16

Modern browsers allows to add multiple, comma-separated backgrounds to element. For example I can define 2 backgrounds like this:

background: url(image1.png) no-repeat left top, url(image2.png) no-repeat right bottom;

It's works wonderfull, and all, but there is often a situation then I want to have one background always applied on element, and another only then I add second class or some modificator. For example I want following code:

<style>
    .one { background: url(image1.png) no-repeat left top; }
    .two { background: url(image2.png) no-repeat right bottom;}
</style>

<div class="one two"></div>

...to return element with both background applied (code above will return only second).

Is there a way in modern css to add second one without fully copy the first one in it?

3 Answers 3

3

You can do this with an pseudo-element like after or before and adding a wrap to the element.

.wrap {
    width:500px;
    height: 500px;
    border:1px solid red;
    position:relative;
}
.one {  
    width:100%;height:100%;
    background-image: url(http://dummyimage.com/250x250/dfdbb9/dfdbb9.png);
    background-repeat:no-repeat;
    background-position:left top;
}
.two:after {    
    content: '';
    position: absolute;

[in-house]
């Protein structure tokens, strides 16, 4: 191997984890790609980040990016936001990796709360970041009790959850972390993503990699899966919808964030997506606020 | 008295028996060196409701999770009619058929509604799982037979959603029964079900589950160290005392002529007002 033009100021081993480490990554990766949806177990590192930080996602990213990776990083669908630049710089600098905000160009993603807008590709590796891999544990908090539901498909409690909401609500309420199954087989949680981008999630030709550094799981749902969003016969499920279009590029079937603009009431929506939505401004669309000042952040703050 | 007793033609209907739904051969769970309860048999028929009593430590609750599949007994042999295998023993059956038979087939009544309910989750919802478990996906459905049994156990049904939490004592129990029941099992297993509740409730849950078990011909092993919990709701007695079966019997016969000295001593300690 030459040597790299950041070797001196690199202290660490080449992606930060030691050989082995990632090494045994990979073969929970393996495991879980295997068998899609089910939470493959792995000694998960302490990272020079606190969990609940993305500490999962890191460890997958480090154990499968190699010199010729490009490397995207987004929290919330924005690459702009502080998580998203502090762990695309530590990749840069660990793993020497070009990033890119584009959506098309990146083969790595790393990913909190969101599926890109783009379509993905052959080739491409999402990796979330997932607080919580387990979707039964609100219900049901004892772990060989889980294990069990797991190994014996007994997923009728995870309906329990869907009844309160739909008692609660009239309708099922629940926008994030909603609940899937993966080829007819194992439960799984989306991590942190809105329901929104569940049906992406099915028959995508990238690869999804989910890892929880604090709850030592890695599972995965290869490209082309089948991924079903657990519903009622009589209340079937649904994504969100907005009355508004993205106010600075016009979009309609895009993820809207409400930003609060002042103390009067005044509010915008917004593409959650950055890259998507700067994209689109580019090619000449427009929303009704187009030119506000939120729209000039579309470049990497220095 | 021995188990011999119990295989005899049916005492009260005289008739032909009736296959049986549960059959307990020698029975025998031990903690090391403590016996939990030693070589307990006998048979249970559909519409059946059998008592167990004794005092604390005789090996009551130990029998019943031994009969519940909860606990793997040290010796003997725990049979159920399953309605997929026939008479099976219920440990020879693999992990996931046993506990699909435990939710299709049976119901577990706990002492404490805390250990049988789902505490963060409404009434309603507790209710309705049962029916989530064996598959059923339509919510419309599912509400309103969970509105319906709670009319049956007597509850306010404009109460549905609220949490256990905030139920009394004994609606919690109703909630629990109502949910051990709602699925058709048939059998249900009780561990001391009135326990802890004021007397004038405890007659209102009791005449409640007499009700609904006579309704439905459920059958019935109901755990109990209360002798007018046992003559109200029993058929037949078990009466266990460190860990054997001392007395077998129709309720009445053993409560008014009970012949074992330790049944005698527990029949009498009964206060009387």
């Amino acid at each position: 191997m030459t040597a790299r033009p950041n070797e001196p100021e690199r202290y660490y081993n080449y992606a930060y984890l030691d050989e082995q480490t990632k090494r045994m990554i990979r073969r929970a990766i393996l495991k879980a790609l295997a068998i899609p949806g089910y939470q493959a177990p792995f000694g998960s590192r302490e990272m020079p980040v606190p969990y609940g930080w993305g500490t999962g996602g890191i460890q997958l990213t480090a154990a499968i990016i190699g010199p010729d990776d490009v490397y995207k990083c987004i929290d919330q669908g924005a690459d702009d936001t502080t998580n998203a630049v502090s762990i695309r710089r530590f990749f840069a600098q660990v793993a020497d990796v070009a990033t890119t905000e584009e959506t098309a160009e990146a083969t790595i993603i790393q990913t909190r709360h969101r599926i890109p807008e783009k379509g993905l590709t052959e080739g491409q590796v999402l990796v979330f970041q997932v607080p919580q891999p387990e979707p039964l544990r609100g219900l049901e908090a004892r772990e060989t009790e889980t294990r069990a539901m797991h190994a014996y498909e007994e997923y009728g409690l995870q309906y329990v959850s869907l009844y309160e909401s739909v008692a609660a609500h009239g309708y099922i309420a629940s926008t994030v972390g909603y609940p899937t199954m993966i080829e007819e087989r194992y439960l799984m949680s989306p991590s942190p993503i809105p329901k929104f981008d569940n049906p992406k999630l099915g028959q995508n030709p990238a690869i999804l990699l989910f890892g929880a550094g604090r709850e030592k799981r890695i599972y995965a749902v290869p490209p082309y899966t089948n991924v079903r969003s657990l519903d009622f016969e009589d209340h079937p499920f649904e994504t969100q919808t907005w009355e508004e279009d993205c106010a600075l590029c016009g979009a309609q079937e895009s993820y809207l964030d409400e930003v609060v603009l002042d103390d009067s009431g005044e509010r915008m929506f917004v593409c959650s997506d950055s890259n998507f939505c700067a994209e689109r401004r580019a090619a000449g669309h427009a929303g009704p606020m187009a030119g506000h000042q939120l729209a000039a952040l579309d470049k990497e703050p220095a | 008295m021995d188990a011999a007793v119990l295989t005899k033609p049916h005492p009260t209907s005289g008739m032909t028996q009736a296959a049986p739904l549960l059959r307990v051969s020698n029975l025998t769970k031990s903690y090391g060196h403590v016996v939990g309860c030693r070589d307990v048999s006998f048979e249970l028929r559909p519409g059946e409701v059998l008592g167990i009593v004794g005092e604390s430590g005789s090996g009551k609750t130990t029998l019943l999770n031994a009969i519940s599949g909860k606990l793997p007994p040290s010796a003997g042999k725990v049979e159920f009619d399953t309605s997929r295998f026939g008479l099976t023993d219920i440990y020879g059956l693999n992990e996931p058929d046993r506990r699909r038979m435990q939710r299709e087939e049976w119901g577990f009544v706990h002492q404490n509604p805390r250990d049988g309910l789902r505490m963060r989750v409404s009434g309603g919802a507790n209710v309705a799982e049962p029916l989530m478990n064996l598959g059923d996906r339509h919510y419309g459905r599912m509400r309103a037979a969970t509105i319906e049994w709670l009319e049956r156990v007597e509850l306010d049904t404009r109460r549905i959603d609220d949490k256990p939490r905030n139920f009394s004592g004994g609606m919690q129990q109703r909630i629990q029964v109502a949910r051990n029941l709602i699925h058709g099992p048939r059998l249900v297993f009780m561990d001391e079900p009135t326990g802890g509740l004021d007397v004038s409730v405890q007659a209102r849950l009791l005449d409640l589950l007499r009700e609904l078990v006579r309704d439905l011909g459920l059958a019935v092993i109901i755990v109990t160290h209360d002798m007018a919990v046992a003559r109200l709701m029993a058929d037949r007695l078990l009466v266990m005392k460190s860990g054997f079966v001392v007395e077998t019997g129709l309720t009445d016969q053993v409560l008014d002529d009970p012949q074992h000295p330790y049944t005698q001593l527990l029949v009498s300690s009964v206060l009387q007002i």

width: 100%;
    height: 100%;
    top:0;
    left:0;
    z-index: -1;   
    background-image:  url(http://dummyimage.com/250x250/b9d9df/b9d9df.png);
    background-repeat:no-repeat;        
    background-position:right bottom;
}
<div class="wrap">
    <div class="one two"></div>
</div>

Here is the jsfiddle: http://jsfiddle.net/alexut/jz0pm47t/1/

2

@Jason

This code will not work. You have to use this

.one {
  background: url(image1.png) no-repeat left top;
}

.two {
  background: url(image1.png) no-repeat left top, url(image2.png) no-repeat right bottom;
}
0

I know you don't want to fully copy anything but I would do something like this

.one{ 
    background: url(image1.png) no-repeat left top; 
    }

.two{
    background: url(image1.png) no-repeat left top, 
    url(image2.png) no-repeat right bottom;
}

where the second class basically "overwrites" the first class.

The other option is to use a dynamic stylesheet language like LESS ( http://lesscss.org/ ), where you can use variables.

In LESS, you could do something like this

@twoBackgrounds: url(image1.png) no-repeat left top;

.one{ 
    @twoBackgrounds;
    }

.two{
    @twoBackgrounds, 
    background: url(image2.png) no-repeat right bottom;
}
2
  • Thank you for less idea. If there is no native solution I probably go with it, but I'd still hope that there is a native one. :) Oct 24, 2011 at 18:24
  • You have to comma-seperate the background properties, otherwise only the last declaration will be used. The idea of repeating the first is correct though and using LESS variables is an easy way to keep it DRY.
    – Ronald
    Mar 9, 2017 at 10:11

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